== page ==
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Which Comes First – The Chicken or the Egg?

  • September 01 2001, 1:00am EDT

Which application did most companies build first – the data warehouse or the meta data repository? The obvious answer is the data warehouse. Most Global 2000 companies have a data warehouse (typically several). Conversely, many companies still do not have a meta data repository. A much more interesting question is, "If a company only has time/money/resources to build one of these applications, which should it build first?" Before we address this question, I want to make sure that it is clearly understood that both a meta data repository and a data warehouse are critical applications that almost every company needs to have. Companies that neglect these applications or do not build them properly will be replaced by their competitors that do.

Over the years, I have given more than a hundred keynotes/seminars on data warehousing and meta data. During these talks, I've been asked many times which should be built first. After giving it careful thought, I have come to the conclusion that a corporation's optimal approach is to first build its meta data repository. Let's examine the reasons behind this conclusion.

IT Applications Failure

When a corporation looks to undertake a major information technology (IT) initiative, such as customer relationship management (CRM), enterprise resource planning (ERP), data warehousing or e- commerce, the likelihood of project failure is between 65 and 80 percent, depending on the study cited. This is especially alarming when we consider that these same initiatives traditionally have executive management support and cost many millions of dollars. For example, I have one large client that is planning to roll out a CRM system (e.g., Siebel, Oracle) and an ERP system (e.g., SAP, PeopleSoft) globally in the next four years. Their initial project budget is over $125 million! Consider this: When was that last time that you saw an ERP or CRM initiative delivered on time or on budget?

Enabling All IT Applications

When we examine the causes for project failure, several themes become apparent. First, the projects did not address a definable and measurable business need. This is the number one reason for project failure – data warehouse, CRM, meta data repository or otherwise. As IT professionals, we must always be looking to solve business problems or capture business opportunities. Second, the project teams that fail have a very difficult time understanding the existing IT environment in their companies. This includes custom applications, vendor applications, data elements, entities, data flows, data heritage and data lineage. A meta data repository (and specifically, technical meta data) allows a corporation to decipher its IT environment and reduce the systems development life cycle for ERP, CRM, data warehouse and e- commerce applications.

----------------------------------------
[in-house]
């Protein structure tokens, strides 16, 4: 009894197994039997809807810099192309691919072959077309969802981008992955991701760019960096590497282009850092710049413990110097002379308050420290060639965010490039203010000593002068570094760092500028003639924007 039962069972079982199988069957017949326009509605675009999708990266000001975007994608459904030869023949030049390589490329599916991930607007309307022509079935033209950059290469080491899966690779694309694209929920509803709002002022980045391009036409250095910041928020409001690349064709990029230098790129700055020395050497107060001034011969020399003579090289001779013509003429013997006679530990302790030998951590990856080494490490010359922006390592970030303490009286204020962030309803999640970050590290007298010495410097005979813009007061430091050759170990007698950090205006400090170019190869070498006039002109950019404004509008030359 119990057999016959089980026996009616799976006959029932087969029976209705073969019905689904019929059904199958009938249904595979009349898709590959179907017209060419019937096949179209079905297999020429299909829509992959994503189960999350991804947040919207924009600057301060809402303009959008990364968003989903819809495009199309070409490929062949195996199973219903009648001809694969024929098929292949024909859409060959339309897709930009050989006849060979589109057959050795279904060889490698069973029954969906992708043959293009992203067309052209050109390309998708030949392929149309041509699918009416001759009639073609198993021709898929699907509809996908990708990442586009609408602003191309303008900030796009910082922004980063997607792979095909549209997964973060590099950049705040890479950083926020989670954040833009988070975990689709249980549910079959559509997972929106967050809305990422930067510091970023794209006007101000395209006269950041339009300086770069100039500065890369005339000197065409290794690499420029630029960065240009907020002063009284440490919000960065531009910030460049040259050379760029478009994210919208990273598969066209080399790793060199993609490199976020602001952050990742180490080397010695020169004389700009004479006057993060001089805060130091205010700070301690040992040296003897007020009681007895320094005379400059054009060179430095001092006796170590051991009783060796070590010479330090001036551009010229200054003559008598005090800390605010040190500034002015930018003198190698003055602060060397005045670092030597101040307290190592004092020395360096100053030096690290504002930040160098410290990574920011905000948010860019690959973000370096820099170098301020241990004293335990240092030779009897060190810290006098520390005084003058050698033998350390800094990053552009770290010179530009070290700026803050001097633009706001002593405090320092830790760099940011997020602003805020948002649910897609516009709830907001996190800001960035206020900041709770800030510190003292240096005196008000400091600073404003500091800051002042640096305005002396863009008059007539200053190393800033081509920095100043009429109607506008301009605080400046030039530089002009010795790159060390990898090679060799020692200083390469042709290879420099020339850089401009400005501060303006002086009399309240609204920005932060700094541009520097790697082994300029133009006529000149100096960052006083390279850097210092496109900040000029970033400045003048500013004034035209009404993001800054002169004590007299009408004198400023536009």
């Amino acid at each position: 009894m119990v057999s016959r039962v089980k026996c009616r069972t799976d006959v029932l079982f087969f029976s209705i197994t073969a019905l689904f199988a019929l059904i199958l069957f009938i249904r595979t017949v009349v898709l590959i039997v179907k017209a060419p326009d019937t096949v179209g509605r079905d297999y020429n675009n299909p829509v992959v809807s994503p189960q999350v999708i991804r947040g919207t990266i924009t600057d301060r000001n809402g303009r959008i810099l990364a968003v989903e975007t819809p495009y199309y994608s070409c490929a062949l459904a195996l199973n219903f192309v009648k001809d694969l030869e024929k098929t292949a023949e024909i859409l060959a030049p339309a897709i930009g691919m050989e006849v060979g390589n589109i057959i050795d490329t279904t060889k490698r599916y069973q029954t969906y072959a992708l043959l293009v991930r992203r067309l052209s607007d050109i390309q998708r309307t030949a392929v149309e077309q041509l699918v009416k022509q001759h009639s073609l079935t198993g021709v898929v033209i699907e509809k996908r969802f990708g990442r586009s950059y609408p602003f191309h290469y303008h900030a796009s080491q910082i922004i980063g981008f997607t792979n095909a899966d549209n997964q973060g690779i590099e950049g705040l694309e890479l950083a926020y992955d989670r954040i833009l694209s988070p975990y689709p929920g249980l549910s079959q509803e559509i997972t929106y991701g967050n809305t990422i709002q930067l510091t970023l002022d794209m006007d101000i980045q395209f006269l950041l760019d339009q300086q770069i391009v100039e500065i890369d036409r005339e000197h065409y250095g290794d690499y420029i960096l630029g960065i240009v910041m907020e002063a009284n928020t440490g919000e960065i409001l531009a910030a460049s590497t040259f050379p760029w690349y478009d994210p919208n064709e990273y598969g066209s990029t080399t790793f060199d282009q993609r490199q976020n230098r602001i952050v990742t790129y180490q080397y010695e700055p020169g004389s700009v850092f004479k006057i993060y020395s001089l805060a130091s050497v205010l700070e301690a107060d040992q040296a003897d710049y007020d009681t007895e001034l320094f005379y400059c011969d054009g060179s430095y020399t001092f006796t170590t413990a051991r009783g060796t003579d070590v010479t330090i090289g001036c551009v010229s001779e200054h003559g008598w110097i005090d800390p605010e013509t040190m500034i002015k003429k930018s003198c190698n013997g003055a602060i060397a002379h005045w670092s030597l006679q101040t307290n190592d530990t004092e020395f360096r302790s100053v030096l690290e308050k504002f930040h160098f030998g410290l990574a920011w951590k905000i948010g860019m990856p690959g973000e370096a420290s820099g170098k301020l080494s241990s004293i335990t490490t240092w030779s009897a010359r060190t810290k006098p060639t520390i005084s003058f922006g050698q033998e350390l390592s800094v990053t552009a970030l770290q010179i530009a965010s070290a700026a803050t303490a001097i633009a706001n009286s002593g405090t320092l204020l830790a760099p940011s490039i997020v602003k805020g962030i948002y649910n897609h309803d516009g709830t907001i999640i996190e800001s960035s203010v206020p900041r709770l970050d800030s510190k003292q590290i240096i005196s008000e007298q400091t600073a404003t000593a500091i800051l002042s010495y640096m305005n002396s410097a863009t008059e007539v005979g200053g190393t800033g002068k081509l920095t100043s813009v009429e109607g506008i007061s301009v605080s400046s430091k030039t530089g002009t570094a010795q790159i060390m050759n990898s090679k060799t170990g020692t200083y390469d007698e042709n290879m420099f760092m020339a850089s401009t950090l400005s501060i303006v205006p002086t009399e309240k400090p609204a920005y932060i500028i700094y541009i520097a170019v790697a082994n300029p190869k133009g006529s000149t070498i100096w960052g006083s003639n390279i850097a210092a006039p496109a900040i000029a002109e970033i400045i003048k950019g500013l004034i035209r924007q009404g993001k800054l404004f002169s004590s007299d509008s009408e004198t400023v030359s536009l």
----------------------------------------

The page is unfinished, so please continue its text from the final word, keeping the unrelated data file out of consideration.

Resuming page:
For most of these systems, and especially for data warehouses, a meta data repository is a critical project enabler and long- term sustainer of the application. However, in their enthusiasm to build a data warehouse, many companies did so at the expense of architecture and quality. They also did so without a meta data repository supporting it. Not surprisingly, most Global 2000 companies will spend the better part of this decade completely rebuilding these systems.

Vendor Tools

As I previously mentioned, most companies have selected their data warehousing tools and built their data warehouses prior to implementing their meta data repository. While data warehousing tools have certainly matured over the years, the companies that selected their data warehousing tools without addressing their meta data repository requirements will most likely have tools that will not support their meta data repository. Conversely, the tools that are used to build the meta data repository typically do not hamper the development of the data warehouse (but an incorrectly built meta data repository does).

Often, a corporation will not want to wait to attain the substantial benefits of a meta data repository and a data warehouse, and will look to build both of these applications in parallel. This approach makes sense as a meta data repository is an absolute necessity for the success of the data warehouse. Data warehouses and the tools that build them typically provide some of the most valuable meta data for the repository.

The number of companies looking to build a meta data repository is growing more rapidly than ever before. While meta data repository initiatives are certainly not without their fair share of project failures, those companies that have worked hard and methodically in their approach have built repositories that are providing a tremendous competitive advantage.

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